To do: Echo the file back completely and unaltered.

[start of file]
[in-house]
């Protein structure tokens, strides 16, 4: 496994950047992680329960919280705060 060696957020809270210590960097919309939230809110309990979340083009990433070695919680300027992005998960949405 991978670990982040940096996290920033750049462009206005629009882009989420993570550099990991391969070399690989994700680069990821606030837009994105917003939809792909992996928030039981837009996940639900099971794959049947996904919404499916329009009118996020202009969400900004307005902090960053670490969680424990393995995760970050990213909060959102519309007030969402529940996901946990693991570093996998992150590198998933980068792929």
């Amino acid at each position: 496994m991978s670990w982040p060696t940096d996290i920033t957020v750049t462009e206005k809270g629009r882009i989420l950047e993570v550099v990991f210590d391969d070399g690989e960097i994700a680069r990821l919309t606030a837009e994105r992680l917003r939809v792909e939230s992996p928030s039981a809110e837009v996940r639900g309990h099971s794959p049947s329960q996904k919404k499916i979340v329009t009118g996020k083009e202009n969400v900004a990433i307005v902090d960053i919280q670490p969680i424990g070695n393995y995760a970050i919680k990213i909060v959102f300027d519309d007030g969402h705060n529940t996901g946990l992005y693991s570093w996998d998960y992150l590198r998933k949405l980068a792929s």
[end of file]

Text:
[in-house]
């Protein structure tokens, strides 16, 4: 496994950047992680329960919280705060 060696957020809270210590960097919309939230809110309990979340083009990433070695919680300027992005998960949405 991978670990982040940096996290920033750049462009206005629009882009989420993570550099990991391969070399690989994700680069990821606030837009994105917003939809792909992996928030039981837009996940639900099971794959049947996904919404499916329009009118996020202009969400900004307005902090960053670490969680424990393995995760970050990213909060959102519309007030969402529940996901946990693991570093996998992150590198998933980068792929």
């Amino acid at each position: 496994m991978s670990w982040p060696t940096d996290i920033t957020v750049t462009e206005k809270g629009r882009i989420l950047e993570v550099v990991f210590d391969d070399g690989e960097i994700a680069r990821l919309t606030a837009e994105r992680l917003r939809v792909e939230s992996p928030s039981a809110e837009v996940r639900g309990h099971s794959p049947s329960q996904k919404k499916i979340v329009t009118g996020k083009e202009n969400v900004a990433i307005v902090d960053i919280q670490p969680i424990g070695n393995y995760a970050i919680k990213i909060v959102f300027d519309d007030g969402h705060n529940t996901g946990l992005y693991s570093w996998d998960y992150l590198r998933k949405l980068a792929s």